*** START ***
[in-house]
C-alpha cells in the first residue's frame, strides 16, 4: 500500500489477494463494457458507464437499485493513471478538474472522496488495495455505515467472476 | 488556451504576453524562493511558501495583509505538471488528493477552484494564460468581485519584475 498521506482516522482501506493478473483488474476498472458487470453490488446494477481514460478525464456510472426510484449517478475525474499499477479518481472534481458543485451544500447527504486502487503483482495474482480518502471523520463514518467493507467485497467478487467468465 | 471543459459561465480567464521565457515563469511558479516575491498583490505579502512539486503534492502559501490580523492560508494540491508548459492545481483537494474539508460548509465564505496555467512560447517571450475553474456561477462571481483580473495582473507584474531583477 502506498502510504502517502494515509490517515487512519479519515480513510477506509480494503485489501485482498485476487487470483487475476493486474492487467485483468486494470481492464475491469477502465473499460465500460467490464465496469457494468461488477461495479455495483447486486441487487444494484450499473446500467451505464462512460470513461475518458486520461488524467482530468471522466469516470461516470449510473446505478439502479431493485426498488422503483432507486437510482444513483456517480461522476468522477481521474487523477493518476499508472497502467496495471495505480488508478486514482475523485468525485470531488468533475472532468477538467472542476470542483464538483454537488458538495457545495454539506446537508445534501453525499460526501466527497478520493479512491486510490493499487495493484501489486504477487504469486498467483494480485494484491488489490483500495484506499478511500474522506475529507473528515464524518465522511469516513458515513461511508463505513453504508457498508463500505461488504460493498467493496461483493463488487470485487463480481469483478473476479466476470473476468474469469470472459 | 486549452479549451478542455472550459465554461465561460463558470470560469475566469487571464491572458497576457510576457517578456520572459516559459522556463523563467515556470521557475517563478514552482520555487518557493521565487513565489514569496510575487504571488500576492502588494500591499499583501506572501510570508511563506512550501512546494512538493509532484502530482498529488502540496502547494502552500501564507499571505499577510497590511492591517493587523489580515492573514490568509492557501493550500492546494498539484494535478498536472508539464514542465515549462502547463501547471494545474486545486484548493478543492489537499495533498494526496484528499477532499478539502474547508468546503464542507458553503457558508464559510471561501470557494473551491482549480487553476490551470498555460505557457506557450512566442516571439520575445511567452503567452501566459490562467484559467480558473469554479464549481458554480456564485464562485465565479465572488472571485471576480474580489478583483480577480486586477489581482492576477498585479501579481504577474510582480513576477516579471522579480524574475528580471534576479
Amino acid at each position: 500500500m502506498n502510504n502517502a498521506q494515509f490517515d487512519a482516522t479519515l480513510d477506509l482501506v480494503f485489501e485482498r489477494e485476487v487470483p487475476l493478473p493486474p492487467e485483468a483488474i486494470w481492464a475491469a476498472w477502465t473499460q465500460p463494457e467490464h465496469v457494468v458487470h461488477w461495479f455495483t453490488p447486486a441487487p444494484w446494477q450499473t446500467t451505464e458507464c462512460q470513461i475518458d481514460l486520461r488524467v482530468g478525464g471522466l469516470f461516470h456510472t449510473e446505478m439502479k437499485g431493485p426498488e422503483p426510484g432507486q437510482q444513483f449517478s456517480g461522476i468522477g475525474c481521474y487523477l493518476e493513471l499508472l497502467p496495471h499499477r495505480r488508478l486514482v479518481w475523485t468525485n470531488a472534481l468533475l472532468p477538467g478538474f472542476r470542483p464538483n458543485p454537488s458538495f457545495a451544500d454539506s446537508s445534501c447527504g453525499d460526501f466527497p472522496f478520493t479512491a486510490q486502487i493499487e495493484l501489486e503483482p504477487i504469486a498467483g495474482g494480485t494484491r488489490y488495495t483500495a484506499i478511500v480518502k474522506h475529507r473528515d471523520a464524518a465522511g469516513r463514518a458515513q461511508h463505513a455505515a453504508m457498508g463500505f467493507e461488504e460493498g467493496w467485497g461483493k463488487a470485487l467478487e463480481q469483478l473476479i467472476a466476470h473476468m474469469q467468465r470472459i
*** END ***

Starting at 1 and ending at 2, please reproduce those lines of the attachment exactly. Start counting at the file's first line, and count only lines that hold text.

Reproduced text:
[in-house]
C-alpha cells in the first residue's frame, strides 16, 4: 500500500489477494463494457458507464437499485493513471478538474472522496488495495455505515467472476 | 488556451504576453524562493511558501495583509505538471488528493477552484494564460468581485519584475 498521506482516522482501506493478473483488474476498472458487470453490488446494477481514460478525464456510472426510484449517478475525474499499477479518481472534481458543485451544500447527504486502487503483482495474482480518502471523520463514518467493507467485497467478487467468465 | 471543459459561465480567464521565457515563469511558479516575491498583490505579502512539486503534492502559501490580523492560508494540491508548459492545481483537494474539508460548509465564505496555467512560447517571450475553474456561477462571481483580473495582473507584474531583477 502506498502510504502517502494515509490517515487512519479519515480513510477506509480494503485489501485482498485476487487470483487475476493486474492487467485483468486494470481492464475491469477502465473499460465500460467490464465496469457494468461488477461495479455495483447486486441487487444494484450499473446500467451505464462512460470513461475518458486520461488524467482530468471522466469516470461516470449510473446505478439502479431493485426498488422503483432507486437510482444513483456517480461522476468522477481521474487523477493518476499508472497502467496495471495505480488508478486514482475523485468525485470531488468533475472532468477538467472542476470542483464538483454537488458538495457545495454539506446537508445534501453525499460526501466527497478520493479512491486510490493499487495493484501489486504477487504469486498467483494480485494484491488489490483500495484506499478511500474522506475529507473528515464524518465522511469516513458515513461511508463505513453504508457498508463500505461488504460493498467493496461483493463488487470485487463480481469483478473476479466476470473476468474469469470472459 | 486549452479549451478542455472550459465554461465561460463558470470560469475566469487571464491572458497576457510576457517578456520572459516559459522556463523563467515556470521557475517563478514552482520555487518557493521565487513565489514569496510575487504571488500576492502588494500591499499583501506572501510570508511563506512550501512546494512538493509532484502530482498529488502540496502547494502552500501564507499571505499577510497590511492591517493587523489580515492573514490568509492557501493550500492546494498539484494535478498536472508539464514542465515549462502547463501547471494545474486545486484548493478543492489537499495533498494526496484528499477532499478539502474547508468546503464542507458553503457558508464559510471561501470557494473551491482549480487553476490551470498555460505557457506557450512566442516571439520575445511567452503567452501566459490562467484559467480558473469554479464549481458554480456564485464562485465565479465572488472571485471576480474580489478583483480577480486586477489581482492576477498585479501579481504577474510582480513576477516579471522579480524574475528580471534576479